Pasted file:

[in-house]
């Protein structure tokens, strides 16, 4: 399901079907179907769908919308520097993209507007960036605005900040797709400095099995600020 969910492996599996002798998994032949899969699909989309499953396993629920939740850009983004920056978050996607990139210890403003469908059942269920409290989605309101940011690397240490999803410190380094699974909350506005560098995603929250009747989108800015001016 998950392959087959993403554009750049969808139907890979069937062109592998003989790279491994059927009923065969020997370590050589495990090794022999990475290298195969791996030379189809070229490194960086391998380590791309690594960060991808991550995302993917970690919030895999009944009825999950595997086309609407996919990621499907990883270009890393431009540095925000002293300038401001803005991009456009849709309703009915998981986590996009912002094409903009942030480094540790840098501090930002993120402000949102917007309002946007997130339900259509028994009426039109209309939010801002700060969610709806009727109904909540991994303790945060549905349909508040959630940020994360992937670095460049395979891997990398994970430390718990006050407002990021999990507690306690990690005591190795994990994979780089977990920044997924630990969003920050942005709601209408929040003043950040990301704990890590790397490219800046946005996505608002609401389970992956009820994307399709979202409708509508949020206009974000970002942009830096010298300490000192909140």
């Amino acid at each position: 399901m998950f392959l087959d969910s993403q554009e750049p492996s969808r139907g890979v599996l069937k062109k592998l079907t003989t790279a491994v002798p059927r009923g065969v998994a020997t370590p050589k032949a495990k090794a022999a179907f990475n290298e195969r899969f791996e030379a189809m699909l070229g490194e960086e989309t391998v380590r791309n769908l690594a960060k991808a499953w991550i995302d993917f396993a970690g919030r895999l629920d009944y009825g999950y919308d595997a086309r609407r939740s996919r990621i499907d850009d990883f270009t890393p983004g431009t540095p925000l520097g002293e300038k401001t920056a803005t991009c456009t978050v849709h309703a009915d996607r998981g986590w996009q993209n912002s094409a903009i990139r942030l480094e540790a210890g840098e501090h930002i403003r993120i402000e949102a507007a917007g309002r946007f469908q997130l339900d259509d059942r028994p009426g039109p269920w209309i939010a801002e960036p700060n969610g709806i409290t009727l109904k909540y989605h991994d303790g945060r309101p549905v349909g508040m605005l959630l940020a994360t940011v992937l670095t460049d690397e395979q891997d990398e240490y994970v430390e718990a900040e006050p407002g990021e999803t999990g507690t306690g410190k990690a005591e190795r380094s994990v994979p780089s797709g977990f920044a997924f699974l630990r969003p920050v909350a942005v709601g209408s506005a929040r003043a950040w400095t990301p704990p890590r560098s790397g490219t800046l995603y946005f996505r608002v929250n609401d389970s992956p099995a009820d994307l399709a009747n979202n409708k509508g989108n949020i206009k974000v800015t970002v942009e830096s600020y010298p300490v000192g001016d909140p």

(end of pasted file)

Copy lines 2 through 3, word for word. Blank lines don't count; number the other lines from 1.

């Protein structure tokens, strides 16, 4: 399901079907179907769908919308520097993209507007960036605005900040797709400095099995600020 969910492996599996002798998994032949899969699909989309499953396993629920939740850009983004920056978050996607990139210890403003469908059942269920409290989605309101940011690397240490999803410190380094699974909350506005560098995603929250009747989108800015001016 998950392959087959993403554009750049969808139907890979069937062109592998003989790279491994059927009923065969020997370590050589495990090794022999990475290298195969791996030379189809070229490194960086391998380590791309690594960060991808991550995302993917970690919030895999009944009825999950595997086309609407996919990621499907990883270009890393431009540095925000002293300038401001803005991009456009849709309703009915998981986590996009912002094409903009942030480094540790840098501090930002993120402000949102917007309002946007997130339900259509028994009426039109209309939010801002700060969610709806009727109904909540991994303790945060549905349909508040959630940020994360992937670095460049395979891997990398994970430390718990006050407002990021999990507690306690990690005591190795994990994979780089977990920044997924630990969003920050942005709601209408929040003043950040990301704990890590790397490219800046946005996505608002609401389970992956009820994307399709979202409708509508949020206009974000970002942009830096010298300490000192909140």
């Amino acid at each position: 399901m998950f392959l087959d969910s993403q554009e750049p492996s969808r139907g890979v599996l069937k062109k592998l079907t003989t790279a491994v002798p059927r009923g065969v998994a020997t370590p050589k032949a495990k090794a022999a179907f990475n290298e195969r899969f791996e030379a189809m699909l070229g490194e960086e989309t391998v380590r791309n769908l690594a960060k991808a499953w991550i995302d993917f396993a970690g919030r895999l629920d009944y009825g999950y919308d595997a086309r609407r939740s996919r990621i499907d850009d990883f270009t890393p983004g431009t540095p925000l520097g002293e300038k401001t920056a803005t991009c456009t978050v849709h309703a009915d996607r998981g986590w996009q993209n912002s094409a903009i990139r942030l480094e540790a210890g840098e501090h930002i403003r993120i402000e949102a507007a917007g309002r946007f469908q997130l339900d259509d059942r028994p009426g039109p269920w209309i939010a801002e960036p700060n969610g709806i409290t009727l109904k909540y989605h991994d303790g945060r309101p549905v349909g508040m605005l959630l940020a994360t940011v992937l670095t460049d690397e395979q891997d990398e240490y994970v430390e718990a900040e006050p407002g990021e999803t999990g507690t306690g410190k990690a005591e190795r380094s994990v994979p780089s797709g977990f920044a997924f699974l630990r969003p920050v909350a942005v709601g209408s506005a929040r003043a950040w400095t990301p704990p890590r560098s790397g490219t800046l995603y946005f996505r608002v929250n609401d389970s992956p099995a009820d994307l399709a009747n979202n409708k509508g989108n949020i206009k974000v800015t970002v942009e830096s600020y010298p300490v000192g001016d909140p």